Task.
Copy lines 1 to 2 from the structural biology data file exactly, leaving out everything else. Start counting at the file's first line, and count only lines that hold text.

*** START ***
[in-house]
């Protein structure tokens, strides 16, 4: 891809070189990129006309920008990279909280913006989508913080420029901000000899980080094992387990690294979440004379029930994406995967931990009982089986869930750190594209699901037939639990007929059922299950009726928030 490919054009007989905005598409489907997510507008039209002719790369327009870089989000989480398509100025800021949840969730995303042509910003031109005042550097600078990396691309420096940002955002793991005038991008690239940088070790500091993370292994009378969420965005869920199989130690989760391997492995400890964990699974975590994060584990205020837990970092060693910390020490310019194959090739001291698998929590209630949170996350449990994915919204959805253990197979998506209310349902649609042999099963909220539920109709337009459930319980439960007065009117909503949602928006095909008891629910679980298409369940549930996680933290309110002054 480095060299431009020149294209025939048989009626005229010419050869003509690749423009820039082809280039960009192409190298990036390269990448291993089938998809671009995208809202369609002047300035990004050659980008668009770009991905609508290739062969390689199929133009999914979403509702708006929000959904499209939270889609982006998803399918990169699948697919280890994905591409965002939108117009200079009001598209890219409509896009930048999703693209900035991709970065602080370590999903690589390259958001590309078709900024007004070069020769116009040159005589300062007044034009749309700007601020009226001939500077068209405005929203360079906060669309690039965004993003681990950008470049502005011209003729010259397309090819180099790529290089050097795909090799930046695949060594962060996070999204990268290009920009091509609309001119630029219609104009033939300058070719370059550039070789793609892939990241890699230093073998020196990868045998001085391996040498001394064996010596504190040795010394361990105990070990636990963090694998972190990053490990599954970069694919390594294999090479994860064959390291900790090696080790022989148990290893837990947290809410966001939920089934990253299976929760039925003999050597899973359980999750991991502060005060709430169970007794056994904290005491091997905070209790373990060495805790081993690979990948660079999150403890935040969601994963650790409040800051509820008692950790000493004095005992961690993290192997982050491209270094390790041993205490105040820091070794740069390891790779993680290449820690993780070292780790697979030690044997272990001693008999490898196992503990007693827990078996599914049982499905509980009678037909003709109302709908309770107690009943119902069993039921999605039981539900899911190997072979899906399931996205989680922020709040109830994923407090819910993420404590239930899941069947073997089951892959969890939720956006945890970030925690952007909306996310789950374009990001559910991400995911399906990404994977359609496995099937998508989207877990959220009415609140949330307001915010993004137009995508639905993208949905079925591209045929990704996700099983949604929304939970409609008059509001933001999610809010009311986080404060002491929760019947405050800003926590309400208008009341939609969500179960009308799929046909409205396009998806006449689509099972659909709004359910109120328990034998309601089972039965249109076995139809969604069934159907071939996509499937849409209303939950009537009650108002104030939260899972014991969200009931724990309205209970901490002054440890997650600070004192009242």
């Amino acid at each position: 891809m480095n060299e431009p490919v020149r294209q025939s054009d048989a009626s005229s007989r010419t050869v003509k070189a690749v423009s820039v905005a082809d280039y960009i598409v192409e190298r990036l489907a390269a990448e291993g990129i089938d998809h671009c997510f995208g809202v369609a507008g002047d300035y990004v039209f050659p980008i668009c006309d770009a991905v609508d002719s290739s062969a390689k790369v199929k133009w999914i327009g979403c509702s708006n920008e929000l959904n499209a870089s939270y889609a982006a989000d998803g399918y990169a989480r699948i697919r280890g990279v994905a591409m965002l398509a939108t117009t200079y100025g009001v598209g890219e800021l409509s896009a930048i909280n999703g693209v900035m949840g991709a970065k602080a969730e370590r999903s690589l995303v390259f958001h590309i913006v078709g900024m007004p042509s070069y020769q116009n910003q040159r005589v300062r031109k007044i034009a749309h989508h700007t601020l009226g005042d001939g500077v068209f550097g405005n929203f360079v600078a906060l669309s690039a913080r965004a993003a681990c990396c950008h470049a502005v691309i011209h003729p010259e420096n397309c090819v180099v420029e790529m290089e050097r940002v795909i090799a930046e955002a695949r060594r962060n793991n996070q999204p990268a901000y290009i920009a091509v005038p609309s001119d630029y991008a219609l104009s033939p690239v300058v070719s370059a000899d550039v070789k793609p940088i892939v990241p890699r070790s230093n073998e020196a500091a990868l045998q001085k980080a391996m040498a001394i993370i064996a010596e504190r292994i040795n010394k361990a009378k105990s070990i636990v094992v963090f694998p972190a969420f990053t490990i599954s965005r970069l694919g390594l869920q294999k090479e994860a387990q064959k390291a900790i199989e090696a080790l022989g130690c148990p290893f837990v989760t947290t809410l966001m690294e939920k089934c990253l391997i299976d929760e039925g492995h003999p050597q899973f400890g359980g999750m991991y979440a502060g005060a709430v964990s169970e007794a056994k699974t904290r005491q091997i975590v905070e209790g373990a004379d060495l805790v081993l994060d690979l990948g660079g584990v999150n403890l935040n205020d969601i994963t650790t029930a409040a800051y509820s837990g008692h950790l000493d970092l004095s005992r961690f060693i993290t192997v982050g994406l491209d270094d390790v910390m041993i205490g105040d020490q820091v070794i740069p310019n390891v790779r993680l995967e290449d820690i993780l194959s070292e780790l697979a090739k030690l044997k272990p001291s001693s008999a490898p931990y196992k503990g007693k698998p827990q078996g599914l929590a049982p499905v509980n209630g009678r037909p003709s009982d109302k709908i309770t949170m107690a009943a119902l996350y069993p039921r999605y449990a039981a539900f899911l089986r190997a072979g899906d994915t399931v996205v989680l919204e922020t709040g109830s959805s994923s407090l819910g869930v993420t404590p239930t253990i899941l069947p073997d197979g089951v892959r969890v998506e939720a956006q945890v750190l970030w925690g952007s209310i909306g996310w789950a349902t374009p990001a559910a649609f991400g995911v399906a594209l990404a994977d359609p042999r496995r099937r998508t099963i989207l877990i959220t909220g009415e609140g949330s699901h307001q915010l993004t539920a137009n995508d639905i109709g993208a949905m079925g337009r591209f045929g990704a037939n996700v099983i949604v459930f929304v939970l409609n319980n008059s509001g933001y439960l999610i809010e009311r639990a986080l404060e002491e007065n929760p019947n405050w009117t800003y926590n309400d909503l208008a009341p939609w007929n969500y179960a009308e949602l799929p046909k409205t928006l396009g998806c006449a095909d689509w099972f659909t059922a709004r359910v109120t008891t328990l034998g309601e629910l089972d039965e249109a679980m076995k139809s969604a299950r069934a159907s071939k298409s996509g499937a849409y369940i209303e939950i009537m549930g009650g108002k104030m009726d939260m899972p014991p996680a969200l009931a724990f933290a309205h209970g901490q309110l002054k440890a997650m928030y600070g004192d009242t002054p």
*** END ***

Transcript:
[in-house]
């Protein structure tokens, strides 16, 4: 891809070189990129006309920008990279909280913006989508913080420029901000000899980080094992387990690294979440004379029930994406995967931990009982089986869930750190594209699901037939639990007929059922299950009726928030 490919054009007989905005598409489907997510507008039209002719790369327009870089989000989480398509100025800021949840969730995303042509910003031109005042550097600078990396691309420096940002955002793991005038991008690239940088070790500091993370292994009378969420965005869920199989130690989760391997492995400890964990699974975590994060584990205020837990970092060693910390020490310019194959090739001291698998929590209630949170996350449990994915919204959805253990197979998506209310349902649609042999099963909220539920109709337009459930319980439960007065009117909503949602928006095909008891629910679980298409369940549930996680933290309110002054 480095060299431009020149294209025939048989009626005229010419050869003509690749423009820039082809280039960009192409190298990036390269990448291993089938998809671009995208809202369609002047300035990004050659980008668009770009991905609508290739062969390689199929133009999914979403509702708006929000959904499209939270889609982006998803399918990169699948697919280890994905591409965002939108117009200079009001598209890219409509896009930048999703693209900035991709970065602080370590999903690589390259958001590309078709900024007004070069020769116009040159005589300062007044034009749309700007601020009226001939500077068209405005929203360079906060669309690039965004993003681990950008470049502005011209003729010259397309090819180099790529290089050097795909090799930046695949060594962060996070999204990268290009920009091509609309001119630029219609104009033939300058070719370059550039070789793609892939990241890699230093073998020196990868045998001085391996040498001394064996010596504190040795010394361990105990070990636990963090694998972190990053490990599954970069694919390594294999090479994860064959390291900790090696080790022989148990290893837990947290809410966001939920089934990253299976929760039925003999050597899973359980999750991991502060005060709430169970007794056994904290005491091997905070209790373990060495805790081993690979990948660079999150403890935040969601994963650790409040800051509820008692950790000493004095005992961690993290192997982050491209270094390790041993205490105040820091070794740069390891790779993680290449820690993780070292780790697979030690044997272990001693008999490898196992503990007693827990078996599914049982499905509980009678037909003709109302709908309770107690009943119902069993039921999605039981539900899911190997072979899906399931996205989680922020709040109830994923407090819910993420404590239930899941069947073997089951892959969890939720956006945890970030925690952007909306996310789950374009990001559910991400995911399906990404994977359609496995099937998508989207877990959220009415609140949330307001915010993004137009995508639905993208949905079925591209045929990704996700099983949604929304939970409609008059509001933001999610809010009311986080404060002491929760019947405050800003926590309400208008009341939609969500179960009308799929046909409205396009998806006449689509099972659909709004359910109120328990034998309601089972039965249109076995139809969604069934159907071939996509499937849409209303939950009537009650108002104030939260899972014991969200009931724990309205209970901490002054440890997650600070004192009242």